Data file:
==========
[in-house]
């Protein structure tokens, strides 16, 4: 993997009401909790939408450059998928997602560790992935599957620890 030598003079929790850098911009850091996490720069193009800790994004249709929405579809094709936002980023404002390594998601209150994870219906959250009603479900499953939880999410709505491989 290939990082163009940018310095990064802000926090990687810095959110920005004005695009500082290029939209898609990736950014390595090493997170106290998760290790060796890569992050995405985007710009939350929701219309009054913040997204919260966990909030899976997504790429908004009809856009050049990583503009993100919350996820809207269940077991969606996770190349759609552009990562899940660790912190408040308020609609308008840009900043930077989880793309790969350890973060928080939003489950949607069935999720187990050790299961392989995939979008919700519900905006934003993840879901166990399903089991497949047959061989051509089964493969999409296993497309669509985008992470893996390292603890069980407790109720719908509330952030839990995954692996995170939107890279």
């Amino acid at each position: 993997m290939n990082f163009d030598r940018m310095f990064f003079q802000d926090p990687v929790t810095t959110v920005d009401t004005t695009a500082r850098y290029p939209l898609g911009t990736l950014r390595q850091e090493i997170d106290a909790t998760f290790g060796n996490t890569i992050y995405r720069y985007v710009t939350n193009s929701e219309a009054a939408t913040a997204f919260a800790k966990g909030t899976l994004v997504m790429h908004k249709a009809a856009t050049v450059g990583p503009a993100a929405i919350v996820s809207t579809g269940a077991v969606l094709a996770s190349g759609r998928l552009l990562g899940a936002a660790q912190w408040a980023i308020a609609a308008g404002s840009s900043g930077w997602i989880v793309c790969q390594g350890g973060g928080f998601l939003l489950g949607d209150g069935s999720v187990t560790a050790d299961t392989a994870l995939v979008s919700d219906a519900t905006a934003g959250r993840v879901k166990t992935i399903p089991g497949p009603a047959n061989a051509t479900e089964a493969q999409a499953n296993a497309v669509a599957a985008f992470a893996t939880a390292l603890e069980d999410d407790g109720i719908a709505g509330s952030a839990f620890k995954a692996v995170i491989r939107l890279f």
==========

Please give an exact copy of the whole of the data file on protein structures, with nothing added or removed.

[in-house]
């Protein structure tokens, strides 16, 4: 993997009401909790939408450059998928997602560790992935599957620890 030598003079929790850098911009850091996490720069193009800790994004249709929405579809094709936002980023404002390594998601209150994870219906959250009603479900499953939880999410709505491989 290939990082163009940018310095990064802000926090990687810095959110920005004005695009500082290029939209898609990736950014390595090493997170106290998760290790060796890569992050995405985007710009939350929701219309009054913040997204919260966990909030899976997504790429908004009809856009050049990583503009993100919350996820809207269940077991969606996770190349759609552009990562899940660790912190408040308020609609308008840009900043930077989880793309790969350890973060928080939003489950949607069935999720187990050790299961392989995939979008919700519900905006934003993840879901166990399903089991497949047959061989051509089964493969999409296993497309669509985008992470893996390292603890069980407790109720719908509330952030839990995954692996995170939107890279």
């Amino acid at each position: 993997m290939n990082f163009d030598r940018m310095f990064f003079q802000d926090p990687v929790t810095t959110v920005d009401t004005t695009a500082r850098y290029p939209l898609g911009t990736l950014r390595q850091e090493i997170d106290a909790t998760f290790g060796n996490t890569i992050y995405r720069y985007v710009t939350n193009s929701e219309a009054a939408t913040a997204f919260a800790k966990g909030t899976l994004v997504m790429h908004k249709a009809a856009t050049v450059g990583p503009a993100a929405i919350v996820s809207t579809g269940a077991v969606l094709a996770s190349g759609r998928l552009l990562g899940a936002a660790q912190w408040a980023i308020a609609a308008g404002s840009s900043g930077w997602i989880v793309c790969q390594g350890g973060g928080f998601l939003l489950g949607d209150g069935s999720v187990t560790a050790d299961t392989a994870l995939v979008s919700d219906a519900t905006a934003g959250r993840v879901k166990t992935i399903p089991g497949p009603a047959n061989a051509t479900e089964a493969q999409a499953n296993a497309v669509a599957a985008f992470a893996t939880a390292l603890e069980d999410d407790g109720i719908a709505g509330s952030a839990f620890k995954a692996v995170i491989r939107l890279f």